Inside a couple days, we have repeatedly braved the road into the main temple marketplace of Bodhgaya, on foot or in motorized rickshaws – with an on-coming flood of traffic and children, even toddlers – that sluices off as we fly forward into their opposing flow. There are no traffic rules. You are hurtling yourself wildly into everything coming at you. It is a dream instead of being dream-like. This is Bodhgaya.

We make our way to the concluding session of the Karmapa’s Monlam retreat, a yearly pilgrimage in which mostly Tibetan monks and nuns, and other religious and lay Buddhists, gather in the thousands to hear the teachings of the handsome fresh-faced 17th Kagyu Karmapa (, the reincarnation of the 16th Karmapa, the beloved spiritual leader of Tibet who was well-known also in America and Europe.

“Karmapa” means “embodiment of Buddha activities.” Different from His Holiness the Dalai Lama who is both a political and spiritual leader, the Karmapa is dedicated to spiritual teaching. Born in 1985 to a nomadic family and identified as the reincarnated 16th Karmapa when he was 7 years old, this Karmapa is surprisingly practical and guileless.

I was in his first audience in America on May 16, 2008 in New York City – with 5,000 other people. Once again, I am in a crowd of at least 5,000 under this huge tent except now at least 3,000 are Tibetan Buddhist monks and nuns — many of the monks being young boys.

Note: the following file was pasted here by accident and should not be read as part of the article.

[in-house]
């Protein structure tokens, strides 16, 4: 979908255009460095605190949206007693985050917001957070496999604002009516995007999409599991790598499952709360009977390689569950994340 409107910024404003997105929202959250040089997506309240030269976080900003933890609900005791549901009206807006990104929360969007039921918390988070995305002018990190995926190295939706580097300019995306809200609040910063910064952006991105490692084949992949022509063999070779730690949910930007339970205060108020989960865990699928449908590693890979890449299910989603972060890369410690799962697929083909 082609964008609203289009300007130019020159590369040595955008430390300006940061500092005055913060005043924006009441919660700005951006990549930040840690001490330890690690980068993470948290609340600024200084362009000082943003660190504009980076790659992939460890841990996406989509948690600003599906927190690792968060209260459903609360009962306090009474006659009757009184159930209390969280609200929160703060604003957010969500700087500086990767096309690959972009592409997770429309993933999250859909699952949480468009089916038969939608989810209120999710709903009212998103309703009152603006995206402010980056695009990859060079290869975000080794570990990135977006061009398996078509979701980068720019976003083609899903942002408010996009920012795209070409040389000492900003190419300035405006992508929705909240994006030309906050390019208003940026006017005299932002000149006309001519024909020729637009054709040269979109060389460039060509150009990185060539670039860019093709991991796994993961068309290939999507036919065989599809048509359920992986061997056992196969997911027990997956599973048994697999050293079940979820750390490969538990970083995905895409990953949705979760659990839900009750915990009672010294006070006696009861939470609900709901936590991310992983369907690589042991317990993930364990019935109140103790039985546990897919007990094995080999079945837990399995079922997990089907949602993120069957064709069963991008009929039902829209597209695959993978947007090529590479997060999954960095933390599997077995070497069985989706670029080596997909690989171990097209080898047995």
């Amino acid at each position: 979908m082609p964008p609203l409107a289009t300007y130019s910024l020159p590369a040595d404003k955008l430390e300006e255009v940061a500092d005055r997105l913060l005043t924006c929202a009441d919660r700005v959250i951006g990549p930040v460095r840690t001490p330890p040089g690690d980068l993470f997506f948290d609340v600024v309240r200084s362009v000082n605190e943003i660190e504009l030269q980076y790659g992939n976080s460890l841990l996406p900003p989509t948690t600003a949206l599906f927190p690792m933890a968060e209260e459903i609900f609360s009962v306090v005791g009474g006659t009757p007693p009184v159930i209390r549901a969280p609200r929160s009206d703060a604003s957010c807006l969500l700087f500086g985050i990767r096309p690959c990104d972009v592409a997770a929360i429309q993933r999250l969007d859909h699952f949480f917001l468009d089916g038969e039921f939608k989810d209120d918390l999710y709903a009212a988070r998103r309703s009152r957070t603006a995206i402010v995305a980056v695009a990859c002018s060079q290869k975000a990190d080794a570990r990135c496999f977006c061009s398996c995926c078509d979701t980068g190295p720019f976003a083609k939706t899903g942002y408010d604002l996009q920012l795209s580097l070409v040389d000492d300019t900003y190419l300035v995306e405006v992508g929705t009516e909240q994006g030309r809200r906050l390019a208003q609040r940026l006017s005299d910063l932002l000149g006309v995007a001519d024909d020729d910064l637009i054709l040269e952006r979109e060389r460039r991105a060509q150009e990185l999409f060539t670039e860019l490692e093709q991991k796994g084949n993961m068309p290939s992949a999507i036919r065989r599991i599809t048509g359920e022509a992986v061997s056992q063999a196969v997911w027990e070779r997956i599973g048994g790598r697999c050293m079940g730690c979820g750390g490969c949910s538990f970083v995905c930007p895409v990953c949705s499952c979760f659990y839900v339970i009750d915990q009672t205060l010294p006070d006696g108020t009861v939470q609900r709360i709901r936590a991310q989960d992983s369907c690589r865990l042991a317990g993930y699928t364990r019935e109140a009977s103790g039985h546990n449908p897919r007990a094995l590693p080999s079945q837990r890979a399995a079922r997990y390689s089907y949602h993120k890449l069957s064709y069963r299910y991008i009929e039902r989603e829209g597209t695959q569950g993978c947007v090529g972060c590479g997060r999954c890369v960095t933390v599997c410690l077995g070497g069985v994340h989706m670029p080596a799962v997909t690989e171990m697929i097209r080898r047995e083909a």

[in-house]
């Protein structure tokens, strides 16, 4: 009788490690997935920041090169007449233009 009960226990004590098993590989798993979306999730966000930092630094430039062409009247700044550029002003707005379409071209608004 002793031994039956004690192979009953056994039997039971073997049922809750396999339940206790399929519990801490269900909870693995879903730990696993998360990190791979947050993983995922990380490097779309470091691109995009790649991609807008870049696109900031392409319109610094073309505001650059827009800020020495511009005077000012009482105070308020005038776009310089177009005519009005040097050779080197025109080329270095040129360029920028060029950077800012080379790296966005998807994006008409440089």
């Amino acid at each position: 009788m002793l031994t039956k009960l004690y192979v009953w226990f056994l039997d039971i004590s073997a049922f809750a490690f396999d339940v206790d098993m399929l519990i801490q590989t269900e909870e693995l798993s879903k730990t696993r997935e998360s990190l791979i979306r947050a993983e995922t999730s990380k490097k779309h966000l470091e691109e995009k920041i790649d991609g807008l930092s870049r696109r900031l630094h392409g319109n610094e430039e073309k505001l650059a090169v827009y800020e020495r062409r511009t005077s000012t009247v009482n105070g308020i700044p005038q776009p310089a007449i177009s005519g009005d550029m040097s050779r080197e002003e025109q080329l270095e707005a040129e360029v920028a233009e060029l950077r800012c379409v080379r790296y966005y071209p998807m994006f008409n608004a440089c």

We’ve all been searched and scanned in order to get into the tent on the grounds of the Karmapa’s monastery. His Holiness the Karmapa (HHK) makes his way into the tent with little ceremony. Immediately he tells us he is suffering badly from the flu. He wasn’t sure he could withstand the challenge of giving his talk.

I feel comforted by the fact that he speaks openly of his weakness because I have been feeling especially weak and white and fragile next to my brown brothers and sisters – Indian and Himalayan – who soldier on under conditions worse than I could have imagined.

HHK says he is weak and yet he is happy that the teachings for 2013 have concluded in a satisfying way because too often, he says, obstacles interfere with his plans. He wonders why. And then, he proceeds to give a clear and inspiring presentation about one’s attitude towards practice.